I was a child angel for several consecutive Halloweens. Dressed all in white, with a halo attached to my head and gauzy wings sprouting from my shoulder blades, I smiled beatifically at the camera. It was what I wanted, in my heart of hearts, too: to be pure, angelic, and perfect.

I never would have been a witch for Halloween. Witches wore black, had tall pointy hats, warts on their noses, cauldrons in which they mixed up hateful potions. Witches are the antithesis of angels. At least until I grew a little older and started investigating my own feminism and realized: witches are just women with a bit of power. That’s why they’re scary. That’s why they’re “bad.”


Growing up, I was also under the impression that witches were merely fictional. That magic wasn’t real, and it only existed in TV shows, movies, and books. These days I know better. There are witches out there — I even know some — and rather than being wart-ridden, cackling wretches who exist to eat the hearts of pretty young maidens, they are genuinely some of the kindest, most caring people I’ve met. They just happen to have a deeper connection to nature and the spiritual realm than many of us. Though witches do not have to be women, many are (at least the ones in my circles) and I think that makes the fear glow brighter.

Witches are just women with a bit of power. That’s why they’re scary.

In America, we’re almost all familiar with the Salem witch trials. But it turns out people were being burned at the stake for witchcraft across the Atlantic even decades before those famous burnings. In Europe, over the course of approximately 400 years, as many as 60,000 people were killed for being accused of witchcraft. According to one theory, it was economically driven by the religious leaders of the day.

As someone who grew up in an evangelical household, I never questioned that negative view of witches, which was that anyone who did not follow God was, obviously, following the devil. It took years of unlearning for me to reach a place where I didn’t see the world through such black and white lenses. I’m now rather fascinated by witchcraft and witches. According to an article on History.com, “Many modern-day witches still perform witchcraft, but there’s seldom anything sinister about it.”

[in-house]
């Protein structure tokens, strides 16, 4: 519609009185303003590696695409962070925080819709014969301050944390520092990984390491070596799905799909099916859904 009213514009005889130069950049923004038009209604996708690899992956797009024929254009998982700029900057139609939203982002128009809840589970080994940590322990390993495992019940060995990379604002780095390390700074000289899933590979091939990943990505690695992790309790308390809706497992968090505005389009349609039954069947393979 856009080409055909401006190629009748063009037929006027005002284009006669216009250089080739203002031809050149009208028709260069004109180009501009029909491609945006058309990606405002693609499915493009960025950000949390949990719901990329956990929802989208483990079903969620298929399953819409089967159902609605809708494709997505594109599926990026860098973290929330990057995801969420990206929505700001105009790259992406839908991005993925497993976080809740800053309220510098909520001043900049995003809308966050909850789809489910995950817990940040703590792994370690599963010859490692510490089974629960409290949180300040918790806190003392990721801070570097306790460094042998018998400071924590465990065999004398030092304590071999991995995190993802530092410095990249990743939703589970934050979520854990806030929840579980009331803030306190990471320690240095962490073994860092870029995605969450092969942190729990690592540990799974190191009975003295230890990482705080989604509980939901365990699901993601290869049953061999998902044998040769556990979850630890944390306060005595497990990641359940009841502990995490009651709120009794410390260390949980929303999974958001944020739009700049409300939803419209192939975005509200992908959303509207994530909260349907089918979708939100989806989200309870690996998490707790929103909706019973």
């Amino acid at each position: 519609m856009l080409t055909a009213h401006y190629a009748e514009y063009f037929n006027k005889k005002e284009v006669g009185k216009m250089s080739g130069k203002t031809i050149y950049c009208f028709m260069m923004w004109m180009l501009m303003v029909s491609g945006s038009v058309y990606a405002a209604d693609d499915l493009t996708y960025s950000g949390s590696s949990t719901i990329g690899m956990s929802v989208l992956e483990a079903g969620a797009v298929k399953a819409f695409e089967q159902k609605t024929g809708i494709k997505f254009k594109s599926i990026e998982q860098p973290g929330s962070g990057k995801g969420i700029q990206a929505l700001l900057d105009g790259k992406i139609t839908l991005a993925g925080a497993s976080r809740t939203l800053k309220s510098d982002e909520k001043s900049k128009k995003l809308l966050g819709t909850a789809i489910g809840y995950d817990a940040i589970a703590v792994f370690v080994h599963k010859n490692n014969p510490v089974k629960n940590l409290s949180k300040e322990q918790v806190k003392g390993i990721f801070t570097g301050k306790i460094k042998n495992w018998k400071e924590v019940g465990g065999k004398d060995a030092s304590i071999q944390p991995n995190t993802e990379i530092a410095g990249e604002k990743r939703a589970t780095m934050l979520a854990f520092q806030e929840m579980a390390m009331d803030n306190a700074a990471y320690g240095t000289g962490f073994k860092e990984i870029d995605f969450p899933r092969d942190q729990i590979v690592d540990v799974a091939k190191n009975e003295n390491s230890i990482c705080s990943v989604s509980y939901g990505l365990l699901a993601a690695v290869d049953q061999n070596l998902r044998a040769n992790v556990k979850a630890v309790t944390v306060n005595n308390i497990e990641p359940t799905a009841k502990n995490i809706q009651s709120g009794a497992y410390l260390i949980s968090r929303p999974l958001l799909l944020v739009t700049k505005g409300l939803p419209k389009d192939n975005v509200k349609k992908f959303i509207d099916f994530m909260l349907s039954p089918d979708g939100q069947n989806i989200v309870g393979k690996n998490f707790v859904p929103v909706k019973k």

In my experience, witchcraft is often a pathway for people to tap into their deepest selves and to connect to the universe around them. There is also a legit religion, Wicca, whose believers practice witchcraft. 

“Many modern-day witches still perform witchcraft, but there’s seldom anything sinister about it.”

In pop culture, witches are sometimes seen as evil. I can’t stop thinking about the witches in Stardust, a movie I must admit I adore, who were power-hungry and willing to kill and destroy anyone in order to preserve their youth. Evil is in the name of the Wicked Witch of the West, too. 

Of course, pop culture witches aren’t all bad. Take Willow in Buffy the Vampire Slayer. Although she goes through a dark phase, she’s ultimately seen as fighting her evil urges in order to be good.

One of my favorite witches in pop culture is Wanda the Scarlet Witch of Marvel fame. To be fair, I’ve never read the comic source material, but the movie and TV show character, played by Elizabeth Olsen, holds a very special place in my heart. She does terrible things in her grief and pain, and frankly, I can relate. I watched (and sobbed through) Wandavision earlier this year because though I’ve never confronted the specific griefs Wanda faced, I have my own share of trauma I’m trying to deal with on my own, without hurting others.

Do you see the lesson we can learn from the way witches in pop culture navigate their powers? How their tales, whether fictional or real, can be relatable for all of us suffering grief, trauma, or depression?

I think, ultimately, that if you were an angel or a witch for Halloween, it’s fine, as long as you have respect. Respect for the choices of others that might be different from yours, and respect for the people populating our lives who look a little different, act a little different and connect a little differently.

Read A Discovery of Witches by Deborah Harkness!

For more Tempest History, check out our Ancient Practices series!


  • Karis Rogerson

    Karis Rogerson is a writer and blogger in New York City. Raised in Italy and schooled in Germany and Kentucky, she proudly (and sometimes fluently) speaks 2.5 languages. Karis writes about books, interviews authors and cabaret artists, and explores topics of mental illness for various sites as well as her blog.

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